[20 pages in PDF] in Beskind v. Easley, holding that North Carolina's
ban on direct shipment of wine from out of state wineries to North Carolina
residents violates the Commerce Clause. See,
titled "4th Circuit Holds North Carolina Ban On Internet Wine Sales Is
Unconstitutional", April 8, 2003 (also published in
TLJ Daily E-Mail
Alert No. 640, April 9, 2003).
Also, the U.S.
District Court (EDVa), which is in the Fourth Circuit, held that Virginia's
discriminated against out of state wine and beer manufacturers and sellers and
was not saved by the 21st Amendment. See, Bolick v. Roberts, 199 F.
Supp. 2d 397. However, the Virginia state legislation subsequently amended its
statute. Then, on May 23, 2003, the Court of Appeals issued its per curiam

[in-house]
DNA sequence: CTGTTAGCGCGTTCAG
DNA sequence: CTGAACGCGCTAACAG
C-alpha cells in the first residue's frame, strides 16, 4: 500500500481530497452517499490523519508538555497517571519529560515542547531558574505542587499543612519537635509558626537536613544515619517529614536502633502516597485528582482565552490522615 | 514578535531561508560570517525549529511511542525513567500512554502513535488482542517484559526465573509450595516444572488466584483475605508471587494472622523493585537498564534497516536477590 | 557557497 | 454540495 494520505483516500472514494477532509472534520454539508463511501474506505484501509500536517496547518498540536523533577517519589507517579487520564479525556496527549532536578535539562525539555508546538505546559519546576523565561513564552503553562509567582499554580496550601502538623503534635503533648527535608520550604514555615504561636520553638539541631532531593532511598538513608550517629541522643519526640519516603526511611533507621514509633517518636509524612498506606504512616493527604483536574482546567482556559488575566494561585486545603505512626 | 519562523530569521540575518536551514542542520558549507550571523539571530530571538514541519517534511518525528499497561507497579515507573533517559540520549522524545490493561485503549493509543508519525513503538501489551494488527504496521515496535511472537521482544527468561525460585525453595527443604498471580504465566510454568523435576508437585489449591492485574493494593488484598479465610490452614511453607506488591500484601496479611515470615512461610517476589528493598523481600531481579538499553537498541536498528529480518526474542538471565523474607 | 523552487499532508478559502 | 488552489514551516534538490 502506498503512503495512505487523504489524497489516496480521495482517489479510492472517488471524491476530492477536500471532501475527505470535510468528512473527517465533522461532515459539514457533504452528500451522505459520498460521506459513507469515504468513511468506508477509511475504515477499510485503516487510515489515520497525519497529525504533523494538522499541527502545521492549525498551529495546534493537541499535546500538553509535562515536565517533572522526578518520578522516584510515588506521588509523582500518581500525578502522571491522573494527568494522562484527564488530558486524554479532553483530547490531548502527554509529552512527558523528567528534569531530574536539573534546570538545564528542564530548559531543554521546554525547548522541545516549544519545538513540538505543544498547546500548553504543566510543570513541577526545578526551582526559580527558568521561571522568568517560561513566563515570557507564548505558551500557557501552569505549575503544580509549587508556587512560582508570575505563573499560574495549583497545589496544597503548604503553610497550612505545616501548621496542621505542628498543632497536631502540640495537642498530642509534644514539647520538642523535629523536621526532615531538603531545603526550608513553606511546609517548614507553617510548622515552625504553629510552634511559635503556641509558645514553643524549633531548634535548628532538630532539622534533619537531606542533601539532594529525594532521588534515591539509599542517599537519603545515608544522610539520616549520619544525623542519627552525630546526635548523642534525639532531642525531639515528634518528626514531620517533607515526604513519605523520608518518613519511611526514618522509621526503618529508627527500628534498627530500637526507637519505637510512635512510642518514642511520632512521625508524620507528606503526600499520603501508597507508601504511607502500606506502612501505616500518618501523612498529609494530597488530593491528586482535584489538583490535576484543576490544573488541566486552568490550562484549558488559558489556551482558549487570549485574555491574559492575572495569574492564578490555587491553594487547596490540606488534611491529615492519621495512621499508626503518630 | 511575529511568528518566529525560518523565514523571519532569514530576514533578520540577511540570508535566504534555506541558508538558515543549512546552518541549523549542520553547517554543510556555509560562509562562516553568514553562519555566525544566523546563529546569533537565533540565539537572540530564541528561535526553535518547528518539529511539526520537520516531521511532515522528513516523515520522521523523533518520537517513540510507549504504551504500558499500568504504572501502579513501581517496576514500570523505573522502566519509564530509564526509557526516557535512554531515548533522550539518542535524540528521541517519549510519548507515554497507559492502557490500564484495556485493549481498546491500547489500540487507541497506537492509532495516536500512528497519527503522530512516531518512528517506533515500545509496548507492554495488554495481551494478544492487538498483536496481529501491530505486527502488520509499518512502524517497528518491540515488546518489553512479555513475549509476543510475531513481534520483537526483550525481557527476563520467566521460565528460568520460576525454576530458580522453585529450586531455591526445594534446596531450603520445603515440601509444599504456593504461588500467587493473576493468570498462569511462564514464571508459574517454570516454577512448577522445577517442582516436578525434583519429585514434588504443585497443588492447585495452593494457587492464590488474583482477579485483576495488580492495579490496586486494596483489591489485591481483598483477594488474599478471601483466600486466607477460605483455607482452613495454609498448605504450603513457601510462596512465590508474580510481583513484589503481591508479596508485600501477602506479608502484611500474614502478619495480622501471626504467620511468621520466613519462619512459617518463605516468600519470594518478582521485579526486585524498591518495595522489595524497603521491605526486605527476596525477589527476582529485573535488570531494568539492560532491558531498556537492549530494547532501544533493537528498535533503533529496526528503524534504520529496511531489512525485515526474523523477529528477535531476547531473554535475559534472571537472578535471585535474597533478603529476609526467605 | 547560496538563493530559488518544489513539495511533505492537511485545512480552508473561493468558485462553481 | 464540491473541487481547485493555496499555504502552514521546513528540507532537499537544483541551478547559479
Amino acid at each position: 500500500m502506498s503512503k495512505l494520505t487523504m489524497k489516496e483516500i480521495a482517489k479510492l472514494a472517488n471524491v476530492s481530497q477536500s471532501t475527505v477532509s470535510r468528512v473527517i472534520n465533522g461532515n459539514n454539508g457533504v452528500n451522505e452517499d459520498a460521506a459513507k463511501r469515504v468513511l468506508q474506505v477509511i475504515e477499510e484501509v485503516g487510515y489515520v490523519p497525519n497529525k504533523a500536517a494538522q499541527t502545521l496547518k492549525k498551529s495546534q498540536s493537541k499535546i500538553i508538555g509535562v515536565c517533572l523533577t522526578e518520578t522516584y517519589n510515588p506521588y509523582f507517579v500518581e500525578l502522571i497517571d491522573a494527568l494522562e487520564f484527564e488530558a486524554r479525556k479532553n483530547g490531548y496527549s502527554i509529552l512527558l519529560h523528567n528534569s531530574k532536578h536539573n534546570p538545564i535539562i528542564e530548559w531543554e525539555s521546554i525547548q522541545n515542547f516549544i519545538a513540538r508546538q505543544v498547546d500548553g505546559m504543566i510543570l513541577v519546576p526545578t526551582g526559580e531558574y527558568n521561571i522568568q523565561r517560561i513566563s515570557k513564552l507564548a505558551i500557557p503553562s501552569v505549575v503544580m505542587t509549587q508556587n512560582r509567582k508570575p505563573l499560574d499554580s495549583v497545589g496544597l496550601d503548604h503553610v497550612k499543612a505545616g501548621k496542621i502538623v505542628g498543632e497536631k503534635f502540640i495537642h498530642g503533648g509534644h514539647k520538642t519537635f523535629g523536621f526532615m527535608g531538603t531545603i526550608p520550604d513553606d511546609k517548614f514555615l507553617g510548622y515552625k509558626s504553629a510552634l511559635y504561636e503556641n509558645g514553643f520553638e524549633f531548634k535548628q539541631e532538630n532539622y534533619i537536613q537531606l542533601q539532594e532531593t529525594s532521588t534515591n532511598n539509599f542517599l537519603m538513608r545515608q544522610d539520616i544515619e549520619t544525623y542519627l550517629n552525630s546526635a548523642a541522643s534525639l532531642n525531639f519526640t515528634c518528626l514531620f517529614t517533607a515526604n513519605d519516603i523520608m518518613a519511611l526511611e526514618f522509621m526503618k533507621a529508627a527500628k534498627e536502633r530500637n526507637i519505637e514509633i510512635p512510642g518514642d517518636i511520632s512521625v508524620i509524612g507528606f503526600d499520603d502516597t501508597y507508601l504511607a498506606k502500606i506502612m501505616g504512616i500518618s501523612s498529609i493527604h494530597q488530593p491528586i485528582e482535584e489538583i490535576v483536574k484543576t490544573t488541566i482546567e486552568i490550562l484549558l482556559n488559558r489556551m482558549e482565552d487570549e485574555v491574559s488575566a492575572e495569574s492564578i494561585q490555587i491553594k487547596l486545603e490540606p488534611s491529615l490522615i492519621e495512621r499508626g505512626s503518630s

pages in PDF] in Bolick
vacating the District Court opinion, and remanding for consideration of the
statute as amended. See, story titled "4th Circuit Vacates District Court
Opinion in Case Affecting Internet Alcohol Sales" in TLJ Daily E-Mail Alert No.
671, June 2, 2003.
However, the U.S. Court of Appeals
(7thCir) reached a different conclusion in its
opinion in Bridenbaugh v. Wilson. In that case, the plaintiffs
challenged the constitutionality of an Indiana statute that made it unlawful for
persons in another state to ship an alcoholic beverage directly to an Indiana
resident. The District Court held that the Indiana direct shipment regulation
was unconstitutional under the Commerce Clause, and granted the plaintiffs'
summary judgment motion (Bridenbaugh v. O'Bannon, 78 F. Supp.2d 828 (N.D.